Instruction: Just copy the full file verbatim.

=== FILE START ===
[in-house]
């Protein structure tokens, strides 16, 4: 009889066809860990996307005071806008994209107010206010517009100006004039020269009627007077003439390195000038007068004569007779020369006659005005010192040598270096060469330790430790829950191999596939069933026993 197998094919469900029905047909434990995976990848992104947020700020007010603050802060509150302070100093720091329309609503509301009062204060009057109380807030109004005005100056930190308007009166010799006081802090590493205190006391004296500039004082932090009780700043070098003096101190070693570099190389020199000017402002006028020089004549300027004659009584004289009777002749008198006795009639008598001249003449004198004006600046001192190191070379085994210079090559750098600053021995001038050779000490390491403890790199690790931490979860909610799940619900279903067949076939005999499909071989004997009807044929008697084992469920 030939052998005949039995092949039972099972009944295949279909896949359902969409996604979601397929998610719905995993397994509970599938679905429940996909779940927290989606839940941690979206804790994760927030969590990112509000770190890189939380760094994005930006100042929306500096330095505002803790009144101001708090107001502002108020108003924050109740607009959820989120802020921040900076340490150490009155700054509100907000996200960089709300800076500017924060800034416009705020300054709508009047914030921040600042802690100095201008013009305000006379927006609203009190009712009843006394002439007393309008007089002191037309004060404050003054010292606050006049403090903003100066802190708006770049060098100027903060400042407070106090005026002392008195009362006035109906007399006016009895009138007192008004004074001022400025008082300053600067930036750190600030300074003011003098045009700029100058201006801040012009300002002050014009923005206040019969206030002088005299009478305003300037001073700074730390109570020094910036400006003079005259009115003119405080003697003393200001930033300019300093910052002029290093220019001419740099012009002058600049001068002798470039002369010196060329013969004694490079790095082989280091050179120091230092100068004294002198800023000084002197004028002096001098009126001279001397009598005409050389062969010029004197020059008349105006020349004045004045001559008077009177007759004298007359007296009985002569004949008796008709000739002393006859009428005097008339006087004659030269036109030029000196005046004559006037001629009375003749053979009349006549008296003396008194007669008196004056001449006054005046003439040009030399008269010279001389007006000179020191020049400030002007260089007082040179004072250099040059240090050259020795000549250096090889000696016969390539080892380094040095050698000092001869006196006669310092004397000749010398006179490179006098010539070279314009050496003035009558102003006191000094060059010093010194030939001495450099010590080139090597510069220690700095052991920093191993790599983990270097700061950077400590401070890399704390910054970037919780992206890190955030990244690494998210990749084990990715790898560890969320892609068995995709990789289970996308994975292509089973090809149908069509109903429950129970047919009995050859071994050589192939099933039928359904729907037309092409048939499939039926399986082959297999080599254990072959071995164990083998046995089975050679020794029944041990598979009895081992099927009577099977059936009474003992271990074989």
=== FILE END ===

[in-house]
């Protein structure tokens, strides 16, 4: 009889066809860990996307005071806008994209107010206010517009100006004039020269009627007077003439390195000038007068004569007779020369006659005005010192040598270096060469330790430790829950191999596939069933026993 197998094919469900029905047909434990995976990848992104947020700020007010603050802060509150302070100093720091329309609503509301009062204060009057109380807030109004005005100056930190308007009166010799006081802090590493205190006391004296500039004082932090009780700043070098003096101190070693570099190389020199000017402002006028020089004549300027004659009584004289009777002749008198006795009639008598001249003449004198004006600046001192190191070379085994210079090559750098600053021995001038050779000490390491403890790199690790931490979860909610799940619900279903067949076939005999499909071989004997009807044929008697084992469920 030939052998005949039995092949039972099972009944295949279909896949359902969409996604979601397929998610719905995993397994509970599938679905429940996909779940927290989606839940941690979206804790994760927030969590990112509000770190890189939380760094994005930006100042929306500096330095505002803790009144101001708090107001502002108020108003924050109740607009959820989120802020921040900076340490150490009155700054509100907000996200960089709300800076500017924060800034416009705020300054709508009047914030921040600042802690100095201008013009305000006379927006609203009190009712009843006394002439007393309008007089002191037309004060404050003054010292606050006049403090903003100066802190708006770049060098100027903060400042407070106090005026002392008195009362006035109906007399006016009895009138007192008004004074001022400025008082300053600067930036750190600030300074003011003098045009700029100058201006801040012009300002002050014009923005206040019969206030002088005299009478305003300037001073700074730390109570020094910036400006003079005259009115003119405080003697003393200001930033300019300093910052002029290093220019001419740099012009002058600049001068002798470039002369010196060329013969004694490079790095082989280091050179120091230092100068004294002198800023000084002197004028002096001098009126001279001397009598005409050389062969010029004197020059008349105006020349004045004045001559008077009177007759004298007359007296009985002569004949008796008709000739002393006859009428005097008339006087004659030269036109030029000196005046004559006037001629009375003749053979009349006549008296003396008194007669008196004056001449006054005046003439040009030399008269010279001389007006000179020191020049400030002007260089007082040179004072250099040059240090050259020795000549250096090889000696016969390539080892380094040095050698000092001869006196006669310092004397000749010398006179490179006098010539070279314009050496003035009558102003006191000094060059010093010194030939001495450099010590080139090597510069220690700095052991920093191993790599983990270097700061950077400590401070890399704390910054970037919780992206890190955030990244690494998210990749084990990715790898560890969320892609068995995709990789289970996308994975292509089973090809149908069509109903429950129970047919009995050859071994050589192939099933039928359904729907037309092409048939499939039926399986082959297999080599254990072959071995164990083998046995089975050679020794029944041990598979009895081992099927009577099977059936009474003992271990074989």